A LESSON IN IMPROVING OUR PASTURES:
Almost exactly one year ago, we moved home to Washington State. Our cows followed about a month later. What we arrived to, field-wise, was 30 year old pasture, sub irrigated, no management, not even clipped or mowed. By the time the cows arrived, late June, the pasture was extremely tall and….chewy. The cows ate the tops off and refused to eat the rough undergrowth. The land had a lot of potential, but there was no “milk” in this field. WHAT TO DO!?
We let the cows “pasture” all summer, eating what they would, adding nutrients in the form of cow pies. We purchased extra hay in the form of first, second, and third cutting alfalfa x grass bales and fed hay from August thru April.
Meanwhile, our pigs worked on the rougher areas, digging up and eating weeds such as thistles, horsetail, hounds tongue cockle burr, st. johns wort (a weed in our area), and etc.
Then we patiently waited all winter. Our winter was long but very mild. A foot of snow fell and stuck, insulating everything and adding nitrogen to the soil. (In fact, both lightning and snow are known to add nitrogen to soil, we get more of the latter.) As seen (below, right) the deer (foreground) took advantage of what the milk cows failed to lick up after milking time as the dry cows look on longingly (background).
The early spring of 2013 afforded us both time and dry-ness enough to burn the excess roughage off the top of the field. Some areas were a foot deep or more of matted grasses. My dad led the way with a fiery torch as mom, Jay, and I raked the fire where we wanted it. The land was still wet enough that there was not much risk of runaways, but we took precautions to burn the edges and work our way slowly inward over the period of a few days. Thanks mom and dad!!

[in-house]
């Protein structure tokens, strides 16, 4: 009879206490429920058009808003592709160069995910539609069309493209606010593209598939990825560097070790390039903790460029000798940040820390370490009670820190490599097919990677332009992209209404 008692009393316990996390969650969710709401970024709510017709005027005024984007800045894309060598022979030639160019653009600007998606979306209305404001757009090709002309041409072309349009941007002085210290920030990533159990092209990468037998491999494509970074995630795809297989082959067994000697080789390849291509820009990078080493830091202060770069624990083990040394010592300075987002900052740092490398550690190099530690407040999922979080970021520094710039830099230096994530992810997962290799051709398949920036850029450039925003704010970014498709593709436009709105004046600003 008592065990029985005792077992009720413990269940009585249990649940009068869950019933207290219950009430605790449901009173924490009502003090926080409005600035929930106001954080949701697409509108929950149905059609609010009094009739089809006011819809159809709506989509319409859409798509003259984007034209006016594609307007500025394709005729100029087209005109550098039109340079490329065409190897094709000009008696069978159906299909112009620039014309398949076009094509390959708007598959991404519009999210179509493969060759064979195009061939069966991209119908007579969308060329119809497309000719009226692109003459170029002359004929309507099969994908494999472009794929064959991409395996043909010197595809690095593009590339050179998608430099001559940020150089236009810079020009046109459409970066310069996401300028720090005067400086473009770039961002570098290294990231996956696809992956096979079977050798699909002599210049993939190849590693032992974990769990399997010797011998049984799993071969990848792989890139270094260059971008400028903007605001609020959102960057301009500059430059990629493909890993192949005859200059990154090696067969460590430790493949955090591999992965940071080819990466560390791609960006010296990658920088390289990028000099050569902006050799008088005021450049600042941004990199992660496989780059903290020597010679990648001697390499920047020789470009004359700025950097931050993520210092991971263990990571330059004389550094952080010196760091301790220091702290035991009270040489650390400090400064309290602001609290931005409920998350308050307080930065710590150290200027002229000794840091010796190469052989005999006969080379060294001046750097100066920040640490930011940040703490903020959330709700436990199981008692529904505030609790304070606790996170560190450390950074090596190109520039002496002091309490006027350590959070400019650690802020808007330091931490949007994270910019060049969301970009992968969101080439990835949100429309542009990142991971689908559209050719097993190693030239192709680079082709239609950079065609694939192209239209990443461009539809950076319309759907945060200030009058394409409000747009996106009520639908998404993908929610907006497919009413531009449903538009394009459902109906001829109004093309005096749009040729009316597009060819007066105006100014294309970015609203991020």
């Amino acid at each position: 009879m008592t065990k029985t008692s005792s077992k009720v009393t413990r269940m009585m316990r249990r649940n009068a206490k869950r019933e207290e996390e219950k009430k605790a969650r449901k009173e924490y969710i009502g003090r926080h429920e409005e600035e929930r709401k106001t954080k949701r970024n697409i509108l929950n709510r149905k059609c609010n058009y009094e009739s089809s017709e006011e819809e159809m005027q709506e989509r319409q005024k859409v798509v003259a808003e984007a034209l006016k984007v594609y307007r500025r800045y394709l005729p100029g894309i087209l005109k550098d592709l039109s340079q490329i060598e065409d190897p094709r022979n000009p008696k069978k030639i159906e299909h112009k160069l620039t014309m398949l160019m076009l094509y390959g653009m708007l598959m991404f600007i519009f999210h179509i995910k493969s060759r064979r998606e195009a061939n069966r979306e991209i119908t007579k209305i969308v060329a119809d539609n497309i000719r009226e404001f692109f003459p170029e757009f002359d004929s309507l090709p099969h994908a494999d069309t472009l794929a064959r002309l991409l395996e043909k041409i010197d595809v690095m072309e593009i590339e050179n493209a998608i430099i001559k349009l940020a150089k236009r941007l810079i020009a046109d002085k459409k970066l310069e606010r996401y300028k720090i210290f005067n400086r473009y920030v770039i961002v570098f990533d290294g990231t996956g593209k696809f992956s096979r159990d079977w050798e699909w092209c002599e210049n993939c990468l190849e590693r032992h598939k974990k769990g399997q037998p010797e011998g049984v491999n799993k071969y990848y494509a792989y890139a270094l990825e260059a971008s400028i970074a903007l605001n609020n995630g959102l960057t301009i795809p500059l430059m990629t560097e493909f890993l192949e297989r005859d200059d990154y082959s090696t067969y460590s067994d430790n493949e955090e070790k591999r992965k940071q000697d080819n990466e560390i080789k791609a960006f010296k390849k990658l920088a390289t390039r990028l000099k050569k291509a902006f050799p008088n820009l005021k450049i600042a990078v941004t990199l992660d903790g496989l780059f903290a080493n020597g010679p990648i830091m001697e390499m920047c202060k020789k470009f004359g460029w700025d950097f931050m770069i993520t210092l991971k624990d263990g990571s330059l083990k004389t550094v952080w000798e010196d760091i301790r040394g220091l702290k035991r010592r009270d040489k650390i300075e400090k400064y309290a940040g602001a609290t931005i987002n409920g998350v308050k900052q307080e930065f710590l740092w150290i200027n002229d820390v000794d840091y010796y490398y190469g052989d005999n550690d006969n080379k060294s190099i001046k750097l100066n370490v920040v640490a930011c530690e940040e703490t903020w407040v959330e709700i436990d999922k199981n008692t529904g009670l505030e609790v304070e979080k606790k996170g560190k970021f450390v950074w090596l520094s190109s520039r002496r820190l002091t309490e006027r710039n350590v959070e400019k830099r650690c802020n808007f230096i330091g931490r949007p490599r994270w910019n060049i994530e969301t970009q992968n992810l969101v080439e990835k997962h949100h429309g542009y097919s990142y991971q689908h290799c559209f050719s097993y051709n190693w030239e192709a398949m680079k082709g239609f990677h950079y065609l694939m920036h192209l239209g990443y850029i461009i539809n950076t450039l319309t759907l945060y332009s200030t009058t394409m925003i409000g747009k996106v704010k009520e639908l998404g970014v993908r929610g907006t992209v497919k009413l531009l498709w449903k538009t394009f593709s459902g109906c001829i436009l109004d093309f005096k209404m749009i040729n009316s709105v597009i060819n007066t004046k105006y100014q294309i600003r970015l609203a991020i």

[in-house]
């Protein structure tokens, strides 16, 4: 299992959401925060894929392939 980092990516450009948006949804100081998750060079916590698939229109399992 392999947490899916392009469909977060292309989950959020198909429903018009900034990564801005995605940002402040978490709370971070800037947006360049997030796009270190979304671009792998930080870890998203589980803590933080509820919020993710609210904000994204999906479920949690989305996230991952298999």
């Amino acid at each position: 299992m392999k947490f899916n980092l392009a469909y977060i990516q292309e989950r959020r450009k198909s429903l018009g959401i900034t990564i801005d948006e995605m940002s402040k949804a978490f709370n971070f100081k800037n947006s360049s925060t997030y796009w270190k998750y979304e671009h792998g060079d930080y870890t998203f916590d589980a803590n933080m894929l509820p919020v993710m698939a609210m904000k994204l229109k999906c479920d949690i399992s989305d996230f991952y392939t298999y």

[Do we recommend burning pastures every year? NO! We decided to burn our field because it had not been managed for several…decades! A normal field that is managed properly and is healthy should not require burning.]
Underneath the grasses, we found catacombs of gopher holes and chipmunks galore. After burning, the ground became temporarily exposed, allowing birds to find bugs and the cats to hunt down gophers and excess chipmunks. Flurry and JingleBells have nearly emptied the fields of rodents! Tip: Feed your cats just enough to keep them home but not enough to make them lazy! Also, beware how many cats you own on your property. Cats, when bored, will start to chase your bird population which can have a negative effect on the ecosystem. Have just enough cats to keep the rodent population minimal. For our 50-ish acre area, our two cats are sufficient.
Additional support comes in the form of free-ranging chickens (excellent bug eaters, and they scratch apart old cow pies so the solids can break down into the soil faster) and helpful critters such as dung flies and beetles which help to break down the pies fast. TIP: If your chickens are causing chaos in the yard, consider chicken tractors. This way, you can pasture your broilers or layers and concentrate chicken manure where you want it. My dad did this in a lower field that was always a poor grass producer. After one year of rotating poultry, the grassland is significantly improved: greener, taller, plusher!